INDIAN SHORES, Fla. — Florida Fish and Wildlife Conservation Commission is set to release a new red tide report this evening detailing current beach conditions.
The last report shows there are medium concentrations of Karenia Brevis cells at some Pinellas County beaches. Those beaches include Redington Beach, Indian Shores Beach and Pass-A-Grille.
Karenia Brevis is the organism responsible for red tide. It produces a toxin, called brevetoxin, which acts as a neurotoxin. When Karenia Brevis cells break apart at the sea surface layer, the toxin can attach to sea salt particles and blow onshore.
The aerosolized toxins can cause respiratory irritation, like coughing and can be detected as far as 10 miles inland, according to Mote Marine.
The Florida Department of Health recommends people leave the beach if they are experiencing respiratory irritation. Construction workers in Indian Shores said last week they didn't have any respiratory issues, but this week they have been coughing.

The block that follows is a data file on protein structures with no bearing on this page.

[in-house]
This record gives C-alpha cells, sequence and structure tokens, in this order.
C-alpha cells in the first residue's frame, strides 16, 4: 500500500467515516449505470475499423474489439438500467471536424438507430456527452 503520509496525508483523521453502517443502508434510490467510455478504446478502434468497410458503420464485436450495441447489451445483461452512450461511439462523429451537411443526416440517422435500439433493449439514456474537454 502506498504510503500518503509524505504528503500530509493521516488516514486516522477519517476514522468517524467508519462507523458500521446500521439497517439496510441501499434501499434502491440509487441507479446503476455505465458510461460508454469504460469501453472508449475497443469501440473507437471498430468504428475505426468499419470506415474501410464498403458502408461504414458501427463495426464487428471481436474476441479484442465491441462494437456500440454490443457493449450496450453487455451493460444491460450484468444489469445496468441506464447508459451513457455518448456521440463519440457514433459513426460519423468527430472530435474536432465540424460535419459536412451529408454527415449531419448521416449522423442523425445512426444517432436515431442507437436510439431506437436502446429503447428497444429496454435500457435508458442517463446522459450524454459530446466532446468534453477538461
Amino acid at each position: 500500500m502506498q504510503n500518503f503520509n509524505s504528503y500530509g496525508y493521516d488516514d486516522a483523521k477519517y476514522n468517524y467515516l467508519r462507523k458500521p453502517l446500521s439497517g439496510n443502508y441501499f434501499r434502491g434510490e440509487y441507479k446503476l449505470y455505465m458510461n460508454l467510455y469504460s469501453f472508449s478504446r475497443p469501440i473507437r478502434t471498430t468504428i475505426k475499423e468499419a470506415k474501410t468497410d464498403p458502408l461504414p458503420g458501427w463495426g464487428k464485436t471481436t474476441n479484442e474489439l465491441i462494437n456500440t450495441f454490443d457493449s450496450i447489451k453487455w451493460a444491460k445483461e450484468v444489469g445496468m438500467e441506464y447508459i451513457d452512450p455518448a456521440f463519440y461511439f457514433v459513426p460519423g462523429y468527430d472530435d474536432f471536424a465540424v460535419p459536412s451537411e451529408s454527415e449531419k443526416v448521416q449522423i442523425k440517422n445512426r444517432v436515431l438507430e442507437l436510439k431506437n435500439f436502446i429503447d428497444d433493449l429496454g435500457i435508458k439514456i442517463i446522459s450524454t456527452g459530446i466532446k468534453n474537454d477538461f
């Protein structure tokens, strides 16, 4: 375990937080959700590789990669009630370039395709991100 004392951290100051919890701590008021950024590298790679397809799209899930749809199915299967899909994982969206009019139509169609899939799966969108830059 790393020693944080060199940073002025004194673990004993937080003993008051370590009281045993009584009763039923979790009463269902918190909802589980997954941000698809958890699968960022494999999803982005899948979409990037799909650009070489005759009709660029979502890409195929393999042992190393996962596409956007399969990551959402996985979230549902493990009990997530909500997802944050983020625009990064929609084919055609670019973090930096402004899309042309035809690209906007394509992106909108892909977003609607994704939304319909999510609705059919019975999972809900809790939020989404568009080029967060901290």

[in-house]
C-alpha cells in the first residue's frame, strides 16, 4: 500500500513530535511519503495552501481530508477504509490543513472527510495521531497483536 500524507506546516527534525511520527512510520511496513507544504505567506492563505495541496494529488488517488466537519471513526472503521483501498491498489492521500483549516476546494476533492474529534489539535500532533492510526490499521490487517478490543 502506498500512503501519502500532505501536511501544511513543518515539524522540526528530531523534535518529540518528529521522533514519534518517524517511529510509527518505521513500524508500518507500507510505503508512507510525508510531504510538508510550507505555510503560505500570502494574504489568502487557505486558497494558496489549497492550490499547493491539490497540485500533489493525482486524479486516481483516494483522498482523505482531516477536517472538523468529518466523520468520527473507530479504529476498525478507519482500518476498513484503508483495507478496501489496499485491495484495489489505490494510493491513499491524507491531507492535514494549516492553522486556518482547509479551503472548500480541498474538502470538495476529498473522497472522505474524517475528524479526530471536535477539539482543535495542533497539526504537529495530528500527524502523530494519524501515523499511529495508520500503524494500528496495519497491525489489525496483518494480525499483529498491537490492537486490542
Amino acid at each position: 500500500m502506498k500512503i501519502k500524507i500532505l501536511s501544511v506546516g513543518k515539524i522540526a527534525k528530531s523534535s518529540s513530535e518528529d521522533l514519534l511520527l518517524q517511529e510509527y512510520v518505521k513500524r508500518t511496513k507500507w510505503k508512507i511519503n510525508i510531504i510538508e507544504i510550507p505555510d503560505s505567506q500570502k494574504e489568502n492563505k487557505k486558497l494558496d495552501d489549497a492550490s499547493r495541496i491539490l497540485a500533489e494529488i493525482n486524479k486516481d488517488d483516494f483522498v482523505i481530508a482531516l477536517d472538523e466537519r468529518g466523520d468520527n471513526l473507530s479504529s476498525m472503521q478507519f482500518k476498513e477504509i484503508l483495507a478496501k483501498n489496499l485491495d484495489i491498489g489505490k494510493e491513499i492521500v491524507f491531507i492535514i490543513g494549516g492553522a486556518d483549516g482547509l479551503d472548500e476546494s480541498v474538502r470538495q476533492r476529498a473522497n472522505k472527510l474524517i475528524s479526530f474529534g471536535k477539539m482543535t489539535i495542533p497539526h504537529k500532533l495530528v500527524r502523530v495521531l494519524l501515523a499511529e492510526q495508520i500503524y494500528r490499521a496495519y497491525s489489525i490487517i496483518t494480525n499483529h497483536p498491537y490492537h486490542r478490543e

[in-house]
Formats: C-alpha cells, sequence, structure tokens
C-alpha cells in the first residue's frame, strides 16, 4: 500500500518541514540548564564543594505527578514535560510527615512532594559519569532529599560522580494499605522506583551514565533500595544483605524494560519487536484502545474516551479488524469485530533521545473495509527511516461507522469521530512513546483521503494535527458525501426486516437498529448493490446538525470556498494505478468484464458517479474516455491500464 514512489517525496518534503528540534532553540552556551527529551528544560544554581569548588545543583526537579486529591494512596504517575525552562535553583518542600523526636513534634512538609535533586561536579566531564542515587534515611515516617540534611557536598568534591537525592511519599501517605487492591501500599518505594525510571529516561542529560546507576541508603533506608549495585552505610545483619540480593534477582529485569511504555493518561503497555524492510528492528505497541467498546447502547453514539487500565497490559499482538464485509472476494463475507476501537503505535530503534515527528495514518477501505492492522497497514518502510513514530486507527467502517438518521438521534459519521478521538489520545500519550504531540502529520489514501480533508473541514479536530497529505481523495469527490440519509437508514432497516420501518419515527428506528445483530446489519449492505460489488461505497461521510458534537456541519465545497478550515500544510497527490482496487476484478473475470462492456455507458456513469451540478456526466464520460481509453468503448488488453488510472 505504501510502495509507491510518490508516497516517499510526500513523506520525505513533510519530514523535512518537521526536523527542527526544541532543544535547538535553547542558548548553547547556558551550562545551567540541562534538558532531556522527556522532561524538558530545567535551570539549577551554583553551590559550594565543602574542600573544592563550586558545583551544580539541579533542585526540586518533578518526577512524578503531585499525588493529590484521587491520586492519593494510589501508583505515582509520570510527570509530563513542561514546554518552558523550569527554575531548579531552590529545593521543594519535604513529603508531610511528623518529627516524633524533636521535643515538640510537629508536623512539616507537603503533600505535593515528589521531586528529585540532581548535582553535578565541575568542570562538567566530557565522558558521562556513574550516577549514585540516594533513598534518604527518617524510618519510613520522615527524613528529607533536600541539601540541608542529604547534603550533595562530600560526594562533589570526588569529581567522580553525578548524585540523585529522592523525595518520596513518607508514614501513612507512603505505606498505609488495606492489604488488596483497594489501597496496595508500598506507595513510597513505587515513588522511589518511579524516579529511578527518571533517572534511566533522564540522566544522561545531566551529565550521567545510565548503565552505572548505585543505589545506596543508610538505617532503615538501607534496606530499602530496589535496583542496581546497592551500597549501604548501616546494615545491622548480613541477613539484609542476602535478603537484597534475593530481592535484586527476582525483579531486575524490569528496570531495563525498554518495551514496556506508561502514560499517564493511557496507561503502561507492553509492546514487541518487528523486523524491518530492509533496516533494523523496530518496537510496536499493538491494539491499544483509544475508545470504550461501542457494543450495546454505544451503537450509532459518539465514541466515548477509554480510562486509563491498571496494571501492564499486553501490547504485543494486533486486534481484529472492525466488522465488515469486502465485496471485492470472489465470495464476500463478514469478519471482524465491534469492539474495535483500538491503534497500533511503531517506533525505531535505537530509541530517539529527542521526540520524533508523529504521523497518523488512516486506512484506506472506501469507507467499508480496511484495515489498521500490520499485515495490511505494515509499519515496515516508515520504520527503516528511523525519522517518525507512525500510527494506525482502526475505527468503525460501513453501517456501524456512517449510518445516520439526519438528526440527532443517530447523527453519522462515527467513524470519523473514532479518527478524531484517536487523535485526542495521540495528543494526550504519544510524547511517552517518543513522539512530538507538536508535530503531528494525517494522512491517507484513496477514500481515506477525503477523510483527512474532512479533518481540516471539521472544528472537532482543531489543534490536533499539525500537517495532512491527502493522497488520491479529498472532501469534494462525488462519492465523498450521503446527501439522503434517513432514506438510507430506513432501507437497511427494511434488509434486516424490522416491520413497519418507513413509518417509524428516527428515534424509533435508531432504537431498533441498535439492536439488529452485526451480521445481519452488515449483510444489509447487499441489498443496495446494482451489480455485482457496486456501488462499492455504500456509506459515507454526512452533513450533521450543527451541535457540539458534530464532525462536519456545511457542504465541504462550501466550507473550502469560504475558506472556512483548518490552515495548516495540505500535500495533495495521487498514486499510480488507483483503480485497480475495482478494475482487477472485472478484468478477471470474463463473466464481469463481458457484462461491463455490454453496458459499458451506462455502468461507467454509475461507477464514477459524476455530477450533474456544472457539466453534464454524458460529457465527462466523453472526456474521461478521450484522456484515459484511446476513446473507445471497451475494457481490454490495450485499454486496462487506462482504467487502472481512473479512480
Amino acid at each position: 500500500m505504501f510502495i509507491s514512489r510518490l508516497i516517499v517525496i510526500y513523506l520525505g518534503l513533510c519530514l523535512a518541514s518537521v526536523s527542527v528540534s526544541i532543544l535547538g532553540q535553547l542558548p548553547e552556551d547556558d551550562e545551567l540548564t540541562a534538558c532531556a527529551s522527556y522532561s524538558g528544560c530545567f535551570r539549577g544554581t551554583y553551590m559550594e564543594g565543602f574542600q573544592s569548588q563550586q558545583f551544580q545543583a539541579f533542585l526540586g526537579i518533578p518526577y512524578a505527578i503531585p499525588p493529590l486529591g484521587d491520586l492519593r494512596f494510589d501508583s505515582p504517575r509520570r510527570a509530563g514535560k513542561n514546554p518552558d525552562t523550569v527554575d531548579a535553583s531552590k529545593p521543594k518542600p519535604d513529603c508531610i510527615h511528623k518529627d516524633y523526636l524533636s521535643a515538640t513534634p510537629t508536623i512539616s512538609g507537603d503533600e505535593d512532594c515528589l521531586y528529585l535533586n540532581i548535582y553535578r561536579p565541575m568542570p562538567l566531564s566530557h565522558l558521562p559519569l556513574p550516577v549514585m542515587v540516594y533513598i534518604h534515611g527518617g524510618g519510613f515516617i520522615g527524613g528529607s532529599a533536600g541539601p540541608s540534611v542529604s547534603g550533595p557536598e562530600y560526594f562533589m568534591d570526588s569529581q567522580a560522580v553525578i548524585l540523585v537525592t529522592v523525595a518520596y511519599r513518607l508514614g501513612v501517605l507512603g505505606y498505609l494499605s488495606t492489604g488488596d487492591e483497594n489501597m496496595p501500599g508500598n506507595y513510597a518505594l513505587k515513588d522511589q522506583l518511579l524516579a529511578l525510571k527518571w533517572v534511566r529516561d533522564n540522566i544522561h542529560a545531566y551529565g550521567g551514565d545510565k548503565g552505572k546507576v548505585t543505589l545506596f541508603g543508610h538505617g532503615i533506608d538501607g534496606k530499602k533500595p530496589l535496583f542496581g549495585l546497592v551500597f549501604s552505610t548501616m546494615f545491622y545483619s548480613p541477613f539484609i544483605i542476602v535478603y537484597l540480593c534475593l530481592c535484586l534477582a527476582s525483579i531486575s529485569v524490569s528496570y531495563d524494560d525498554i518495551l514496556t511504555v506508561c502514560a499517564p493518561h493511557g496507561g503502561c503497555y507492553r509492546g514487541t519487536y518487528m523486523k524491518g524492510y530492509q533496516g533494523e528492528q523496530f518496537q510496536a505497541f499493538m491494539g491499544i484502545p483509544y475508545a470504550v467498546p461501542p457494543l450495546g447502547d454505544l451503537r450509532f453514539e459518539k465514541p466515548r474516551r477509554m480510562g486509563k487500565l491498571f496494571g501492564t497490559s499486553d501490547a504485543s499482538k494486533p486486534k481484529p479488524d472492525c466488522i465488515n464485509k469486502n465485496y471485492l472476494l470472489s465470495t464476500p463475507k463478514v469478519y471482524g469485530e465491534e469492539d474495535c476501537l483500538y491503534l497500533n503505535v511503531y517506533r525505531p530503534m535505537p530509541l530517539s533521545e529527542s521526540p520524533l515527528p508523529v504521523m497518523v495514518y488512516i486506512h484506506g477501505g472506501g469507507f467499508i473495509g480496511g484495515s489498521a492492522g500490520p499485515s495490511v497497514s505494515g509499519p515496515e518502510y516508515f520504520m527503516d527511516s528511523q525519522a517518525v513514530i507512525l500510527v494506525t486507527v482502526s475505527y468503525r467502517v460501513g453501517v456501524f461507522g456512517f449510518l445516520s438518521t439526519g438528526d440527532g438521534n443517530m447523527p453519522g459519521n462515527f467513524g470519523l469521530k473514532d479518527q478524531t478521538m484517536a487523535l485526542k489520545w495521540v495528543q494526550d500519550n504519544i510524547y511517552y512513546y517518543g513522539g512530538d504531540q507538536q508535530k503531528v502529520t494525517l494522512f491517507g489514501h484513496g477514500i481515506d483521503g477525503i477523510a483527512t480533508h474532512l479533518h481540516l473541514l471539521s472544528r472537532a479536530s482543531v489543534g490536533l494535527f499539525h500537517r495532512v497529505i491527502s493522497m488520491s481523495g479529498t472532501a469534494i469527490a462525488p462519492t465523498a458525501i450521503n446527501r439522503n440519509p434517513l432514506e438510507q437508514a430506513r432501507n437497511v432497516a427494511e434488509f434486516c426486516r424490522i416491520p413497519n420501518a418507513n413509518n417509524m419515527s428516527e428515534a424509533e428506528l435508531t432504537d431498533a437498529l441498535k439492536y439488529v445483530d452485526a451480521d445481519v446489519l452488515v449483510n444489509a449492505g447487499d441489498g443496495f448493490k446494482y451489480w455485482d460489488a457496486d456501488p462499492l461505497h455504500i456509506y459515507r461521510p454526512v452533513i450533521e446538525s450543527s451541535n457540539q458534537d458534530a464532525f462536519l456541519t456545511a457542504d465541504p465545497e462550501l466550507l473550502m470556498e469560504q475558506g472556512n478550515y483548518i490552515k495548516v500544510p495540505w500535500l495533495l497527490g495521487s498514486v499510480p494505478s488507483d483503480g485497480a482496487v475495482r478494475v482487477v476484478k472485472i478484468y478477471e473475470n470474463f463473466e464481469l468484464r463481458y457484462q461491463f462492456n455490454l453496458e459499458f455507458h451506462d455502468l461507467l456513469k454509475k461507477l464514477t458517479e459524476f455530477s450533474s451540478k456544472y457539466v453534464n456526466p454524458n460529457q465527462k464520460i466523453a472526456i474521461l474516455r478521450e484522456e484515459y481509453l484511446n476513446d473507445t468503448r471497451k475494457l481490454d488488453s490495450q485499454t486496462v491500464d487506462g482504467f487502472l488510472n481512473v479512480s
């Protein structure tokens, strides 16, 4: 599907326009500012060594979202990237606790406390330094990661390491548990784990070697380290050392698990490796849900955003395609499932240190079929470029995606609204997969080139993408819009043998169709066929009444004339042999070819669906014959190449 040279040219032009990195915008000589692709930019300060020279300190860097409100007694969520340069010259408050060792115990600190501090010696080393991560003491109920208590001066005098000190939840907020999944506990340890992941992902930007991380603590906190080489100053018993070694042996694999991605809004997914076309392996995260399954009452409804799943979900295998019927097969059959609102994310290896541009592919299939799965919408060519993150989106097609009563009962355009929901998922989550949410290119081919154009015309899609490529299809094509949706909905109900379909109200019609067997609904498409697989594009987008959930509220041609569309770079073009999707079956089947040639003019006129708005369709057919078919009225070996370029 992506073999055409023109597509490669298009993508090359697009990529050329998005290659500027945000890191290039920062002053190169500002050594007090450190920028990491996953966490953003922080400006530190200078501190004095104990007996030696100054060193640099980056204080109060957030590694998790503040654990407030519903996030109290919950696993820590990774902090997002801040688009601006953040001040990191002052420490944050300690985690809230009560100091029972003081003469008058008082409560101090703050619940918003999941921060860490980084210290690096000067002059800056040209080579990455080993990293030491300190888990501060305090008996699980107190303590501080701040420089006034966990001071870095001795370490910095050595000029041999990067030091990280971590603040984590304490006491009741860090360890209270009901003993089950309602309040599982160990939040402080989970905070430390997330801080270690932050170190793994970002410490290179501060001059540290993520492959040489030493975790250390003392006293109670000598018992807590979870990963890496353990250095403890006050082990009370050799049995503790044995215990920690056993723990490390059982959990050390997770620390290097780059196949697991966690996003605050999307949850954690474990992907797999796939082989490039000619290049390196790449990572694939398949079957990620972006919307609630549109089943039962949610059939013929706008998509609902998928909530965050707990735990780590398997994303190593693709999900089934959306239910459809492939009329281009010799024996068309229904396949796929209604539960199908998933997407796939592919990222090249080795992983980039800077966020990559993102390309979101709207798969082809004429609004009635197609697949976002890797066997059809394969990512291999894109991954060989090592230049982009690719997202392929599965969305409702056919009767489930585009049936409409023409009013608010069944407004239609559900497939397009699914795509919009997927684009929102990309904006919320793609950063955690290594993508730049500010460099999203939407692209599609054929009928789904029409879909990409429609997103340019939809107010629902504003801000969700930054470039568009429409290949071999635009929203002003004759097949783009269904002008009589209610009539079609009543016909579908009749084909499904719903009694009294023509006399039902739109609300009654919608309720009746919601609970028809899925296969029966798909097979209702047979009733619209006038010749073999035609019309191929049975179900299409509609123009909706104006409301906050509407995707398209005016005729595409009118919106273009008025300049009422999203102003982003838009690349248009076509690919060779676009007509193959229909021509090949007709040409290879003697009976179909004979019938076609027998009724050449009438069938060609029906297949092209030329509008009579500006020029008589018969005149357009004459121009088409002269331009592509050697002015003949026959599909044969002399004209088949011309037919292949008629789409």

The Florida Department of Health stated, "symptoms from breathing red tide toxins usually include coughing, sneezing, and teary eyes. For most people, symptoms are temporary when red tide toxins are in the air. Wearing a particle filter mask may lessen the effects, and research shows that using over-the-counter antihistamines may decrease your symptoms."
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